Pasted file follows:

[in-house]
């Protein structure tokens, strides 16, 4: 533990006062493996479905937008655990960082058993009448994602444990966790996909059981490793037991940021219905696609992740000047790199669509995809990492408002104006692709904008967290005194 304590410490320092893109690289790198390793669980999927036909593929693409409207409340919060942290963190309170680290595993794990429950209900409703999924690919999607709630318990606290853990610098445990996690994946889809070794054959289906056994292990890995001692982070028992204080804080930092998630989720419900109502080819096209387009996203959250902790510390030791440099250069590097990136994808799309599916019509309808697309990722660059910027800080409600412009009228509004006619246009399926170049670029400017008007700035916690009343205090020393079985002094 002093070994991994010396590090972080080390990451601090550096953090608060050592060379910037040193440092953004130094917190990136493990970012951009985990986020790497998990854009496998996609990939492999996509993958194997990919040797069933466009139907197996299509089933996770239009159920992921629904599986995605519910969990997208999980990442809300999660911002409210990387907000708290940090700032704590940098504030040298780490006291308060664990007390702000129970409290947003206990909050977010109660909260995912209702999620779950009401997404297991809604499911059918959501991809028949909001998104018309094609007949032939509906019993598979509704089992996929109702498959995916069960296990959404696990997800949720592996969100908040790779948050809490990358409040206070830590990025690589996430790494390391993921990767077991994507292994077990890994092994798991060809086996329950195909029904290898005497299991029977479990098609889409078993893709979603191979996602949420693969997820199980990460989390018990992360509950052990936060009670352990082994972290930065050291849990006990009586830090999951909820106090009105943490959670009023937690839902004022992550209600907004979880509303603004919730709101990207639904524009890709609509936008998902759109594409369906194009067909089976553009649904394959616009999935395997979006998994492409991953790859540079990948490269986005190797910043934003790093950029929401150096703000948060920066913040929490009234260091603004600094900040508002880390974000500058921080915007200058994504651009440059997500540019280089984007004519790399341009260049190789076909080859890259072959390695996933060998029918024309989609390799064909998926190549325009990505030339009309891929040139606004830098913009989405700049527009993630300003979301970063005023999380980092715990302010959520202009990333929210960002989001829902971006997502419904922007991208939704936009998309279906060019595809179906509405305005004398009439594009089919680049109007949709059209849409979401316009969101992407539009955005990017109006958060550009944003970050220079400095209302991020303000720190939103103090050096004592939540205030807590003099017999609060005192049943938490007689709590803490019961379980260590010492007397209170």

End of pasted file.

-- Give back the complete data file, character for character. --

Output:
[in-house]
């Protein structure tokens, strides 16, 4: 533990006062493996479905937008655990960082058993009448994602444990966790996909059981490793037991940021219905696609992740000047790199669509995809990492408002104006692709904008967290005194 304590410490320092893109690289790198390793669980999927036909593929693409409207409340919060942290963190309170680290595993794990429950209900409703999924690919999607709630318990606290853990610098445990996690994946889809070794054959289906056994292990890995001692982070028992204080804080930092998630989720419900109502080819096209387009996203959250902790510390030791440099250069590097990136994808799309599916019509309808697309990722660059910027800080409600412009009228509004006619246009399926170049670029400017008007700035916690009343205090020393079985002094 002093070994991994010396590090972080080390990451601090550096953090608060050592060379910037040193440092953004130094917190990136493990970012951009985990986020790497998990854009496998996609990939492999996509993958194997990919040797069933466009139907197996299509089933996770239009159920992921629904599986995605519910969990997208999980990442809300999660911002409210990387907000708290940090700032704590940098504030040298780490006291308060664990007390702000129970409290947003206990909050977010109660909260995912209702999620779950009401997404297991809604499911059918959501991809028949909001998104018309094609007949032939509906019993598979509704089992996929109702498959995916069960296990959404696990997800949720592996969100908040790779948050809490990358409040206070830590990025690589996430790494390391993921990767077991994507292994077990890994092994798991060809086996329950195909029904290898005497299991029977479990098609889409078993893709979603191979996602949420693969997820199980990460989390018990992360509950052990936060009670352990082994972290930065050291849990006990009586830090999951909820106090009105943490959670009023937690839902004022992550209600907004979880509303603004919730709101990207639904524009890709609509936008998902759109594409369906194009067909089976553009649904394959616009999935395997979006998994492409991953790859540079990948490269986005190797910043934003790093950029929401150096703000948060920066913040929490009234260091603004600094900040508002880390974000500058921080915007200058994504651009440059997500540019280089984007004519790399341009260049190789076909080859890259072959390695996933060998029918024309989609390799064909998926190549325009990505030339009309891929040139606004830098913009989405700049527009993630300003979301970063005023999380980092715990302010959520202009990333929210960002989001829902971006997502419904922007991208939704936009998309279906060019595809179906509405305005004398009439594009089919680049109007949709059209849409979401316009969101992407539009955005990017109006958060550009944003970050220079400095209302991020303000720190939103103090050096004592939540205030807590003099017999609060005192049943938490007689709590803490019961379980260590010492007397209170």